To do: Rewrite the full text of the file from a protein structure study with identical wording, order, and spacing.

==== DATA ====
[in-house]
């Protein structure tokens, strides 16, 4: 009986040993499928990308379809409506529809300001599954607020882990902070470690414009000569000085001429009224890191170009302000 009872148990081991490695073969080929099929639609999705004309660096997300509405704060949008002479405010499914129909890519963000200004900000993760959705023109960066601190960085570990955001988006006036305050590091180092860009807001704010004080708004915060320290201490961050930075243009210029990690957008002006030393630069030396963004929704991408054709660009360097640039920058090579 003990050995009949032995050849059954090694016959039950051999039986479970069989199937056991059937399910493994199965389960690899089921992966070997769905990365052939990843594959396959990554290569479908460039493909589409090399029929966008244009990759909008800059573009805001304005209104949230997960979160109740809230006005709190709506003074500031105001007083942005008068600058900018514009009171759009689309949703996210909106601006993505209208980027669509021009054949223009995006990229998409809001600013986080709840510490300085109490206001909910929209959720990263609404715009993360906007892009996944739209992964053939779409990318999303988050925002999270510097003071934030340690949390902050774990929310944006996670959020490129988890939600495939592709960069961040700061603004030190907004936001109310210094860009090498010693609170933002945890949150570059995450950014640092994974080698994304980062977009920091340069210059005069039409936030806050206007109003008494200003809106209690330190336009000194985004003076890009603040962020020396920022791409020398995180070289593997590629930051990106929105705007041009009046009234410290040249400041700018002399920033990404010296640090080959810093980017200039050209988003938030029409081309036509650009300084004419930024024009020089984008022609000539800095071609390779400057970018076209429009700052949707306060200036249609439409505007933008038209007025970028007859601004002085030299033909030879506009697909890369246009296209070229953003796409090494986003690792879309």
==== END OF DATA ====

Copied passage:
[in-house]
């Protein structure tokens, strides 16, 4: 009986040993499928990308379809409506529809300001599954607020882990902070470690414009000569000085001429009224890191170009302000 009872148990081991490695073969080929099929639609999705004309660096997300509405704060949008002479405010499914129909890519963000200004900000993760959705023109960066601190960085570990955001988006006036305050590091180092860009807001704010004080708004915060320290201490961050930075243009210029990690957008002006030393630069030396963004929704991408054709660009360097640039920058090579 003990050995009949032995050849059954090694016959039950051999039986479970069989199937056991059937399910493994199965389960690899089921992966070997769905990365052939990843594959396959990554290569479908460039493909589409090399029929966008244009990759909008800059573009805001304005209104949230997960979160109740809230006005709190709506003074500031105001007083942005008068600058900018514009009171759009689309949703996210909106601006993505209208980027669509021009054949223009995006990229998409809001600013986080709840510490300085109490206001909910929209959720990263609404715009993360906007892009996944739209992964053939779409990318999303988050925002999270510097003071934030340690949390902050774990929310944006996670959020490129988890939600495939592709960069961040700061603004030190907004936001109310210094860009090498010693609170933002945890949150570059995450950014640092994974080698994304980062977009920091340069210059005069039409936030806050206007109003008494200003809106209690330190336009000194985004003076890009603040962020020396920022791409020398995180070289593997590629930051990106929105705007041009009046009234410290040249400041700018002399920033990404010296640090080959810093980017200039050209988003938030029409081309036509650009300084004419930024024009020089984008022609000539800095071609390779400057970018076209429009700052949707306060200036249609439409505007933008038209007025970028007859601004002085030299033909030879506009697909890369246009296209070229953003796409090494986003690792879309």